> >> T t = convert<T>::from(str, def, dothrow);
> >> T t = convert<T>::from(str, def) >> dothrow;
> >> T t = convert<T, dothrow>::from(str, def);
> >
> > The more I see it, the more I realize I don't care for "dothrow."
> >From the context I assume you mean you do not *like* it, right?

Yes, for the reasons enumerated:

> > It differs from the common "nothrow" by just one letter and doesn't
> > quite convey the intention anyway; there should only be an exception
> > on conversion failure, not in all cases. What do you think of
> > "require?" If we extend the result type with one more member
> > function, required(), we could get what we want without needing
> > dothrow:
> >
> > int i(convert<int>::from(str, def).required());
> Somehow 'required' does not give me a strong enough clue it is about
> throwing behavior. How about "throw_on_failure". With that I

If something is required, but not available, what do you expect to happen? It could imply a failed assertion, returning a failure code, or throwing an exception. That required() is called on the result object clearly indicates that the value is required at the time of the call. One sentence of documentation easily reveals that required() throws an exception if the conversion fails, so I don't think the verbose "throw_on_failure" is needed. Indeed, the latter implies manipulating the conversion process rather than the value extraction process, as does "required."

> understand we can supply conversion configuration information in many
> ways:
> T t = convert<T>::from(str, def).throw_on_failure();
> T t = convert<T>::from(str, def) >> throw_on_failure;
> > except required() throws if !converted(), whereas value() throws if
> > !valid().
> Oops, so your required() behaves as convert<>::result::value().

Don't convolve your approach with mine when evaluating mine; it just confuses matters. valid() and converted() represent different information. In my approach, value() throws on !valid(), and required() throws on !converted(). They both throw the same exception (which, ideally, includes information about the source and destination types, and the source value), so that the convert user needn't take any other special action to get consistent exceptions.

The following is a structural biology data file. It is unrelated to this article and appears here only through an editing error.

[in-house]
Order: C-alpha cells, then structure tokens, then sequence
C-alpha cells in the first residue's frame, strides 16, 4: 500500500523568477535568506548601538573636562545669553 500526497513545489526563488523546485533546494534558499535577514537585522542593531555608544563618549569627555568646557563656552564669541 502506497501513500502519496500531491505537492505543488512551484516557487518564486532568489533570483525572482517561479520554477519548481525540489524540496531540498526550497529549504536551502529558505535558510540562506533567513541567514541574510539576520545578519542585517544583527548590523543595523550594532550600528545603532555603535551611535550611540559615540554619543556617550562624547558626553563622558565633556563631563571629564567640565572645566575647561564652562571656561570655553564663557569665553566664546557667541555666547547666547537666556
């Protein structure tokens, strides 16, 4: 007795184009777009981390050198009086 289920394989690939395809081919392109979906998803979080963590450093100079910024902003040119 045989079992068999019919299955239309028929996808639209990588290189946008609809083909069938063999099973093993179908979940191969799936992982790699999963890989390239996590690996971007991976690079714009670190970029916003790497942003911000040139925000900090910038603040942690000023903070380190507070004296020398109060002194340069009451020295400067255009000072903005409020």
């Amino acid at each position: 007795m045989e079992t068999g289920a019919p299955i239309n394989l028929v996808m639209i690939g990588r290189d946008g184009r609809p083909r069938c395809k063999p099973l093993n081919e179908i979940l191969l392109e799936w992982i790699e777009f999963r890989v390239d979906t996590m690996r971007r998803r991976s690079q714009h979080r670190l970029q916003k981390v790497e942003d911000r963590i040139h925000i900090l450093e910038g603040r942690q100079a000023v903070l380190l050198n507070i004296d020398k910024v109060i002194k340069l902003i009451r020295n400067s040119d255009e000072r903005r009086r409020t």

> > The point is that the caller indicates their wish for an exception
> > when extracting the value rather than when writing the
> > conversion call.
> Yep, that's where we diverge. I happen to like registering
> "their wish for an exception when writing the conversion call"
> for its simplicity. It's like templates (vs. run-time
> polymorphism) -- describe your intentions upfront. You seem
> to favor run-time (after the conversion) configurability with
> valid, converted, required.

I favor supporting all use cases.

> > Anyway, I'm proposing the following interface on the result type:
> >
> > bool valid() const; // have value for value() to return
> > bool converted() const; // conversion succeeded
> > Out value() const; // return value; throw if !valid()
> > Out required() const; // return value; throw if !converted()
> > operator Out() const; // same as value()
> I really hate to be a party-pooper but it feels overwhelming.
> I usually struggle and uncomfortable with big interfaces with
> subtle differences as above.

The interface is neither large nor subtle to me. Simple use cases, 1) and 2) above, are straightforward. Other use cases are supported.

> With the implemented approach
> things seem considerably simpler and straightforward:
> TypeOut const& value() const;
> operator safebool() const;

If that were complete, it would indeed be better.

> > Setting the locale, formatting, etc. via the extraction operator
> > is sensible because those operate on a std::ostream.
> > Indicating that the conversion should not throw an exception
> > does not affect the ostream, so it ought not to be applied
> > in the same way.
> I interpret manipulators somewhat more liberally (rather than
> so firmly associated with std::stream) and do not feel I cannot
> extend the concept onto convert adding more manipulators in the
> process.

I've never seen manipulators used for any other purpose and I think most would be surprised at their being used any other way. Thus, it would be confusing to think that a dothrow manipulator did not affect the ostream's exception throwing behavior but instead affected the convert<>::from() call.

> P.S. Rob, it is a long email and very argumentative. In such
> circumstances I often manage to get in trouble with my English.
> If anything sounded offensive, impolite or anything of that
> sort it honestly was not intentional and I apologize
> unreservedly.

If there was anything of the sort, I was blind to it, knowing your intentions as I now do.

Rob Stewart robert.stewart_at_[hidden]
Software Engineer, Core Software using std::disclaimer;
Susquehanna International Group, LLP